Cycling: It's A Revolution Of Hope

It’s been a while since I last blogged and truth is that other than sheer busyness and a touch of writers block there’ll be no great explanation forthcoming. 

In the world of urban cycling there’s always a lot to write about, beautiful 2016 bikes, amazing new products, genius technological break throughs, brilliant new cycling apps, quality club rides, an absolute plethora of upcoming cycling events not to mentionwhinging about the continued incompetence of Highways Authority, the never ending absence of space for cycling, the bitingly cold weather and why Birmingham Cycle Revolution doesn’t look much like a revolution. 

Once in a while something floats through our lives in such a manner as to pierce right through such self-indulgent pitty, something or some one whose presence reminds us that cycling has us gripped because something about the bicycle points forward to a world more hopeful, more joy abounding, more worthy of a life well lived. In the words of author H.G. Wells ‘Every time I see an adult on a bicycle I no longer despair for the human race’. 

For most of us the truth is that riding a bicycle costs us little while adding to our lives in abundance. We cyclists have a dogged tendency to whinge about the quality of road surface or the beasts with whom we are destined to share such space but in our hearts we know that there is undoubtedly a struggle greater than ours. 

I recently recovered my own sense of gratitude for the thing we call cycling as the result of two chance encounters. 

Firstly when an otherwise random email led to my becoming aware of Amna Soliman. To understand why Amna is so important it’s important first to observe her context. Amna’s main cycling route is known as the Salahuddin Road, the main highway through Gaza. That’s right; ‘Gaza’ a land not lacking in desperate signs of the strangulation enforced upon its infrastructure and its people by the government of neighboring Israel. Nor a land lacking in the sometimes difficult to understand political and moral ideology of Hamas.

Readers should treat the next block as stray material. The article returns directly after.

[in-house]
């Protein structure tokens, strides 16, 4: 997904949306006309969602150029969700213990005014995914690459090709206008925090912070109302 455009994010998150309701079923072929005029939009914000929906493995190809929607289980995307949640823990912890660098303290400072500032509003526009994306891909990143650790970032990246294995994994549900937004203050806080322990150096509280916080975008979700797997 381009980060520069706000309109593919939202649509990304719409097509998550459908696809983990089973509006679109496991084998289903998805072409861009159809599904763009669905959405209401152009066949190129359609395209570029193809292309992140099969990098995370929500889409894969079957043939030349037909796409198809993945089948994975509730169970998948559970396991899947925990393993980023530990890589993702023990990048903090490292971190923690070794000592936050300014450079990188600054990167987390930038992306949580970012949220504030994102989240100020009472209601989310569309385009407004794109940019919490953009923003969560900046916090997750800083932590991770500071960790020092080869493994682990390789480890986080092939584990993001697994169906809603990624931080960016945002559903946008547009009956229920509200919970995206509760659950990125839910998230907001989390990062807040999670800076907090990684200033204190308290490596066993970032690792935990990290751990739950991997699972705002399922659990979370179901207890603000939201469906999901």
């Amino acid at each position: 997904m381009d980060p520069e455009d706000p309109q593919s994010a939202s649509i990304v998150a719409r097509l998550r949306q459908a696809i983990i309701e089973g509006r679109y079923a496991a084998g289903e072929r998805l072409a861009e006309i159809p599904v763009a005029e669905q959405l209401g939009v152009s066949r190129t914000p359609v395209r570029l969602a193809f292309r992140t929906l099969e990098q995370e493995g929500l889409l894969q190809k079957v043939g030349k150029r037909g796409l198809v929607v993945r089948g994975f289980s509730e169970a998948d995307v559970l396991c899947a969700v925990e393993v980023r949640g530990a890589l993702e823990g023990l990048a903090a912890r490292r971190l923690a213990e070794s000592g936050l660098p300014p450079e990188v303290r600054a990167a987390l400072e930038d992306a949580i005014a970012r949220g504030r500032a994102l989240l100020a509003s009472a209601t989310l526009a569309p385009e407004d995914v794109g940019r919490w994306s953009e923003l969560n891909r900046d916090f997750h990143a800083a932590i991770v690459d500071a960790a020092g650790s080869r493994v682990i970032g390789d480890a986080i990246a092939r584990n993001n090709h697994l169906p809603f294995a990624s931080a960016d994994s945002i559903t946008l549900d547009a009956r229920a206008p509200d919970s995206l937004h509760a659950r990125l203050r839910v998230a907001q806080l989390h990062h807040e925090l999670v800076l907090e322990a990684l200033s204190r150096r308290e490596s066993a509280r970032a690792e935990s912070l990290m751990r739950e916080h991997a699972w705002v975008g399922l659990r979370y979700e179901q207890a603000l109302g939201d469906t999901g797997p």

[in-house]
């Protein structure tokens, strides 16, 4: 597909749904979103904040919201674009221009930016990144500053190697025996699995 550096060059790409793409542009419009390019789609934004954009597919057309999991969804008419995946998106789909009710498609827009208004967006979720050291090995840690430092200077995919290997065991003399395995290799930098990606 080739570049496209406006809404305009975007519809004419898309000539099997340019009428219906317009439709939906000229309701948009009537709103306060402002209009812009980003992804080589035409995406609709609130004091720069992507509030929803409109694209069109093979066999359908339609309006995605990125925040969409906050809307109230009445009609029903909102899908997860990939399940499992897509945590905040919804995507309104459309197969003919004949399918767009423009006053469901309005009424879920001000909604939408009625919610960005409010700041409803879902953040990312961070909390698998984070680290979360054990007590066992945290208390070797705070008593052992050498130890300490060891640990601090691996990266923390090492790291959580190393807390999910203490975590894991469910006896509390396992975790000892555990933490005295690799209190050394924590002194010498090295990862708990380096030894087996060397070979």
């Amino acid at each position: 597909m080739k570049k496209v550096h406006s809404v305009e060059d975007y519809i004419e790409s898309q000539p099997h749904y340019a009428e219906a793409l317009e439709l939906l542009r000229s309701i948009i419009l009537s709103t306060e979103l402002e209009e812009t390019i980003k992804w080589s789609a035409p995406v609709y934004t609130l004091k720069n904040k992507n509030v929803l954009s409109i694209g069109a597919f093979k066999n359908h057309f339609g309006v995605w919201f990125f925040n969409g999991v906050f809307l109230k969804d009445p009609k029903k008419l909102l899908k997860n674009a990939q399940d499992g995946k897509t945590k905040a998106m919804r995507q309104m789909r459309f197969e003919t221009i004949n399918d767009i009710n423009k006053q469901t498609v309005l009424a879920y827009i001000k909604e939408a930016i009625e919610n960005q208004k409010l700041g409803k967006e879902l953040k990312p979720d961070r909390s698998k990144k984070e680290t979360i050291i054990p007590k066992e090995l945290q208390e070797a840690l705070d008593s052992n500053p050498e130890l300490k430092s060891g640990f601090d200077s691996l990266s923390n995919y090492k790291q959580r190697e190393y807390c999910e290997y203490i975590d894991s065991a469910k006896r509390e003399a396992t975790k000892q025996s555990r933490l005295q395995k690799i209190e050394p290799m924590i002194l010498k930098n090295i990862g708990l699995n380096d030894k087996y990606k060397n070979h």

While the Israeli stranglehold means that Amna can only dream of the bikes you and I take for granted, note also that the very act of cycling is Amna’s own two fingered salute to the ban imposed upon women cycling by extremist forces within her own country. Ahmad Muheisin Gaza’s current undersecretary in Sports and Youth; states only that he will ‘not try to stop the women from cycling’  (how very good of him) unless religious leaders address the matter in a Fatwa. Here’s hoping religious leaders have much better things to do with their time, maybe like working out religion before they worry about cycling. 

Ask Amna why she cycles and her answer is deeply humbling, ‘it reminds me of my childhood’ a time when life made a lot more sense and the days felt like less of a struggle. Amna’s friend and co rider adds, ‘Riding my bike makes me feel like I’m flying. . . I feel free’. Isn’t that why we all love cycling?

What a wonderful image; that cycling is for the women of Gaza a foretaste of the hope of a nation. 

Secondly I met Paul. Paul was born with a shrunken right arm which is about two thirds the length it otherwise should be. I met Paul as he rolled up to the pod asking for us to service his bike but not to bother with the right hand break as he’s unable to use it. I quickly learnt that Paul’s daily commute involves major A roads and the canal network which in case you hadn’t noticed still involves the need for your bike to be carried up a hideously steep set of steps. 

Paul is a remarkable man; not because he has overcome his disability but because in so many ways it has become an extra ordinary ability. Not a hint of complaint or self pity but rather a bold, joy filled confidence exudes from his every word. 

Next time I grumble at my inadequacy to fully comprehend the benefits of Di2 v Dura Ace, next time I berate that un-repaired pot hole or the unenthused local authority I hope that somewhere in my soul I will be tempted to remember Amna and Paul; to give thanks for a protest which stands for something and to celebrate that for an often forgotten diversity of people the bike is and always will be a wonderful thing. 

If you have stories of what inspires you and your riding experience feel free to share them in our comments section. 

Have a wonderful week and remember #keepriding